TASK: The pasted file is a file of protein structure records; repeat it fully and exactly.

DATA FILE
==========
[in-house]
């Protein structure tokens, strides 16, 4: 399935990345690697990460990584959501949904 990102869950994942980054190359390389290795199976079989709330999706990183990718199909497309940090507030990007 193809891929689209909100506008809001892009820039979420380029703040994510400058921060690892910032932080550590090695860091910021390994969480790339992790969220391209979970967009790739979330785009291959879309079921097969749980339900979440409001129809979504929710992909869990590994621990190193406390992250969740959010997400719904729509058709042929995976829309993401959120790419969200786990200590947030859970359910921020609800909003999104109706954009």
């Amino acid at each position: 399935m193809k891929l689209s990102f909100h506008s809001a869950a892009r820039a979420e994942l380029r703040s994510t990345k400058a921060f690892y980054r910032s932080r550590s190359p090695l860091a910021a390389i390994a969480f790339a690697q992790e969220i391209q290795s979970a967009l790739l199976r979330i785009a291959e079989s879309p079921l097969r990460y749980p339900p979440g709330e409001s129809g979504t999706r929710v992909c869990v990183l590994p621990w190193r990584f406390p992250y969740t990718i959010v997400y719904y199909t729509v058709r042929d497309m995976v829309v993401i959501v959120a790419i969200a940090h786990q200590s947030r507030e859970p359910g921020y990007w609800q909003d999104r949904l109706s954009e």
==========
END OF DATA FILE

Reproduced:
[in-house]
């Protein structure tokens, strides 16, 4: 399935990345690697990460990584959501949904 990102869950994942980054190359390389290795199976079989709330999706990183990718199909497309940090507030990007 193809891929689209909100506008809001892009820039979420380029703040994510400058921060690892910032932080550590090695860091910021390994969480790339992790969220391209979970967009790739979330785009291959879309079921097969749980339900979440409001129809979504929710992909869990590994621990190193406390992250969740959010997400719904729509058709042929995976829309993401959120790419969200786990200590947030859970359910921020609800909003999104109706954009």
């Amino acid at each position: 399935m193809k891929l689209s990102f909100h506008s809001a869950a892009r820039a979420e994942l380029r703040s994510t990345k400058a921060f690892y980054r910032s932080r550590s190359p090695l860091a910021a390389i390994a969480f790339a690697q992790e969220i391209q290795s979970a967009l790739l199976r979330i785009a291959e079989s879309p079921l097969r990460y749980p339900p979440g709330e409001s129809g979504t999706r929710v992909c869990v990183l590994p621990w190193r990584f406390p992250y969740t990718i959010v997400y719904y199909t729509v058709r042929d497309m995976v829309v993401i959501v959120a790419i969200a940090h786990q200590s947030r507030e859970p359910g921020y990007w609800q909003d999104r949904l109706s954009e």